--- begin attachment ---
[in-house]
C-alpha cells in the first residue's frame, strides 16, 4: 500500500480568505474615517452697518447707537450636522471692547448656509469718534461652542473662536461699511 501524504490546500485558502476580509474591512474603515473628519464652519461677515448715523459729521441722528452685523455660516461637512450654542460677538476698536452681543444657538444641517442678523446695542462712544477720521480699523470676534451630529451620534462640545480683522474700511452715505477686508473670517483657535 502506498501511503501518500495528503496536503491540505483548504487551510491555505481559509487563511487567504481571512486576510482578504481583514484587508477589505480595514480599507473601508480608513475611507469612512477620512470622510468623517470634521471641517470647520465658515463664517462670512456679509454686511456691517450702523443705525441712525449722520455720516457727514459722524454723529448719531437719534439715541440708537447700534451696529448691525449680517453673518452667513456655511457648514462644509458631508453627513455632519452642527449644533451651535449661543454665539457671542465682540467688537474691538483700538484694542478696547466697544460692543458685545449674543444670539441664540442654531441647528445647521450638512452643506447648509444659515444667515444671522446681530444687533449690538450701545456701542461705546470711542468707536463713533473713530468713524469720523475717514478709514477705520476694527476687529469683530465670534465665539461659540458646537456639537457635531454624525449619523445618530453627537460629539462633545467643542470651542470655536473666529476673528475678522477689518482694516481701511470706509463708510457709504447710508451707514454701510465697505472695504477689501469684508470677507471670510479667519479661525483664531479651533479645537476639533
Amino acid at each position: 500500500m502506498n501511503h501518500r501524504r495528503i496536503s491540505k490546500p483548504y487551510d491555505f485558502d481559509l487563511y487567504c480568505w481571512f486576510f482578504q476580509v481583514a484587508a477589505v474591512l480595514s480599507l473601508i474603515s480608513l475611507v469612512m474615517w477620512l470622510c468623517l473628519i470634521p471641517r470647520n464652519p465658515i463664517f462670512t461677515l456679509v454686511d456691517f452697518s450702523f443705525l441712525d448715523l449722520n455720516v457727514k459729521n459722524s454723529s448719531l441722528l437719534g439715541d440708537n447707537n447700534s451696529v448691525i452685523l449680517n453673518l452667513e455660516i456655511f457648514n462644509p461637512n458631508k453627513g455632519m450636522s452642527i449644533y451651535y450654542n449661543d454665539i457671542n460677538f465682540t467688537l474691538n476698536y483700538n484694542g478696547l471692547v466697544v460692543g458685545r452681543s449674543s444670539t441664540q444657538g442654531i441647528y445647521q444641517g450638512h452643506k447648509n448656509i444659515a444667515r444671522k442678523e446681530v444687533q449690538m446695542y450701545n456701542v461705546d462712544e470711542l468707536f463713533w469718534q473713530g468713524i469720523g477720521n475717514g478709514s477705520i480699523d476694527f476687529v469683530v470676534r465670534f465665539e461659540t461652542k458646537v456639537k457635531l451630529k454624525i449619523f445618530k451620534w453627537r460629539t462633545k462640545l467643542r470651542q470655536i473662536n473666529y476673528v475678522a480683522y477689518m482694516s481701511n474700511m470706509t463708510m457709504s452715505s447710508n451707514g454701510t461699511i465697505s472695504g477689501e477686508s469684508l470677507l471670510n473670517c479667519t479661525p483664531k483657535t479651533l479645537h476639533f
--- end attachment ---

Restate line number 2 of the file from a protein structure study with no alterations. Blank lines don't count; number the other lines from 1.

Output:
C-alpha cells in the first residue's frame, strides 16, 4: 500500500480568505474615517452697518447707537450636522471692547448656509469718534461652542473662536461699511 501524504490546500485558502476580509474591512474603515473628519464652519461677515448715523459729521441722528452685523455660516461637512450654542460677538476698536452681543444657538444641517442678523446695542462712544477720521480699523470676534451630529451620534462640545480683522474700511452715505477686508473670517483657535 502506498501511503501518500495528503496536503491540505483548504487551510491555505481559509487563511487567504481571512486576510482578504481583514484587508477589505480595514480599507473601508480608513475611507469612512477620512470622510468623517470634521471641517470647520465658515463664517462670512456679509454686511456691517450702523443705525441712525449722520455720516457727514459722524454723529448719531437719534439715541440708537447700534451696529448691525449680517453673518452667513456655511457648514462644509458631508453627513455632519452642527449644533451651535449661543454665539457671542465682540467688537474691538483700538484694542478696547466697544460692543458685545449674543444670539441664540442654531441647528445647521450638512452643506447648509444659515444667515444671522446681530444687533449690538450701545456701542461705546470711542468707536463713533473713530468713524469720523475717514478709514477705520476694527476687529469683530465670534465665539461659540458646537456639537457635531454624525449619523445618530453627537460629539462633545467643542470651542470655536473666529476673528475678522477689518482694516481701511470706509463708510457709504447710508451707514454701510465697505472695504477689501469684508470677507471670510479667519479661525483664531479651533479645537476639533